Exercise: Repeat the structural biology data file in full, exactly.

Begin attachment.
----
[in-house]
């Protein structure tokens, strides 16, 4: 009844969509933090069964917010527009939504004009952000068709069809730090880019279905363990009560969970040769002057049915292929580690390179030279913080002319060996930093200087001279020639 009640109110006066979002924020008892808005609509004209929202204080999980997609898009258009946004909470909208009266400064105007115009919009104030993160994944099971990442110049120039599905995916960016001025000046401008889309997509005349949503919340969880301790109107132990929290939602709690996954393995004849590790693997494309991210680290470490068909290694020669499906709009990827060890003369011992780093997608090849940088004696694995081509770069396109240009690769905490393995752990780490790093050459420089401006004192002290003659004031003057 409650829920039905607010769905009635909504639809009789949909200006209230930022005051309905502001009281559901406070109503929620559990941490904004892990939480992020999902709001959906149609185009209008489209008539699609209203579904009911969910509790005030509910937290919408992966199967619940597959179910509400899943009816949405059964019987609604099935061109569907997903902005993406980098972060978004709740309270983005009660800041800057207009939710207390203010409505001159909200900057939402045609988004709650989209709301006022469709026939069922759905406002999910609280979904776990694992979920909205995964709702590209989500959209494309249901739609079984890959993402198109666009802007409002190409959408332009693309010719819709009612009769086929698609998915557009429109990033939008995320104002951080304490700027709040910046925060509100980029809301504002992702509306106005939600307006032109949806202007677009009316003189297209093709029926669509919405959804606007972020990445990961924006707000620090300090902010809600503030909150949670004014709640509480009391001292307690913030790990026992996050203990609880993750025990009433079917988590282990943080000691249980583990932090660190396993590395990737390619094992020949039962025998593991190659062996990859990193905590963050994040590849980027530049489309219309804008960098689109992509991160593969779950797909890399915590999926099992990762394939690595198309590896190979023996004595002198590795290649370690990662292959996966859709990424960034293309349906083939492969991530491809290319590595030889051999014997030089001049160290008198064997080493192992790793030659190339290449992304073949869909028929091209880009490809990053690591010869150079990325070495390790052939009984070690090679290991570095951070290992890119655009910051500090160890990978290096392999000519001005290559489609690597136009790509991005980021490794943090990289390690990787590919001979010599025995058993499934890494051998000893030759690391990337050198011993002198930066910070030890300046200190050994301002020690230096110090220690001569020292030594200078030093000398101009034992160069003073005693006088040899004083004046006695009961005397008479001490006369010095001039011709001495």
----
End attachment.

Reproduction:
[in-house]
């Protein structure tokens, strides 16, 4: 009844969509933090069964917010527009939504004009952000068709069809730090880019279905363990009560969970040769002057049915292929580690390179030279913080002319060996930093200087001279020639 009640109110006066979002924020008892808005609509004209929202204080999980997609898009258009946004909470909208009266400064105007115009919009104030993160994944099971990442110049120039599905995916960016001025000046401008889309997509005349949503919340969880301790109107132990929290939602709690996954393995004849590790693997494309991210680290470490068909290694020669499906709009990827060890003369011992780093997608090849940088004696694995081509770069396109240009690769905490393995752990780490790093050459420089401006004192002290003659004031003057 409650829920039905607010769905009635909504639809009789949909200006209230930022005051309905502001009281559901406070109503929620559990941490904004892990939480992020999902709001959906149609185009209008489209008539699609209203579904009911969910509790005030509910937290919408992966199967619940597959179910509400899943009816949405059964019987609604099935061109569907997903902005993406980098972060978004709740309270983005009660800041800057207009939710207390203010409505001159909200900057939402045609988004709650989209709301006022469709026939069922759905406002999910609280979904776990694992979920909205995964709702590209989500959209494309249901739609079984890959993402198109666009802007409002190409959408332009693309010719819709009612009769086929698609998915557009429109990033939008995320104002951080304490700027709040910046925060509100980029809301504002992702509306106005939600307006032109949806202007677009009316003189297209093709029926669509919405959804606007972020990445990961924006707000620090300090902010809600503030909150949670004014709640509480009391001292307690913030790990026992996050203990609880993750025990009433079917988590282990943080000691249980583990932090660190396993590395990737390619094992020949039962025998593991190659062996990859990193905590963050994040590849980027530049489309219309804008960098689109992509991160593969779950797909890399915590999926099992990762394939690595198309590896190979023996004595002198590795290649370690990662292959996966859709990424960034293309349906083939492969991530491809290319590595030889051999014997030089001049160290008198064997080493192992790793030659190339290449992304073949869909028929091209880009490809990053690591010869150079990325070495390790052939009984070690090679290991570095951070290992890119655009910051500090160890990978290096392999000519001005290559489609690597136009790509991005980021490794943090990289390690990787590919001979010599025995058993499934890494051998000893030759690391990337050198011993002198930066910070030890300046200190050994301002020690230096110090220690001569020292030594200078030093000398101009034992160069003073005693006088040899004083004046006695009961005397008479001490006369010095001039011709001495």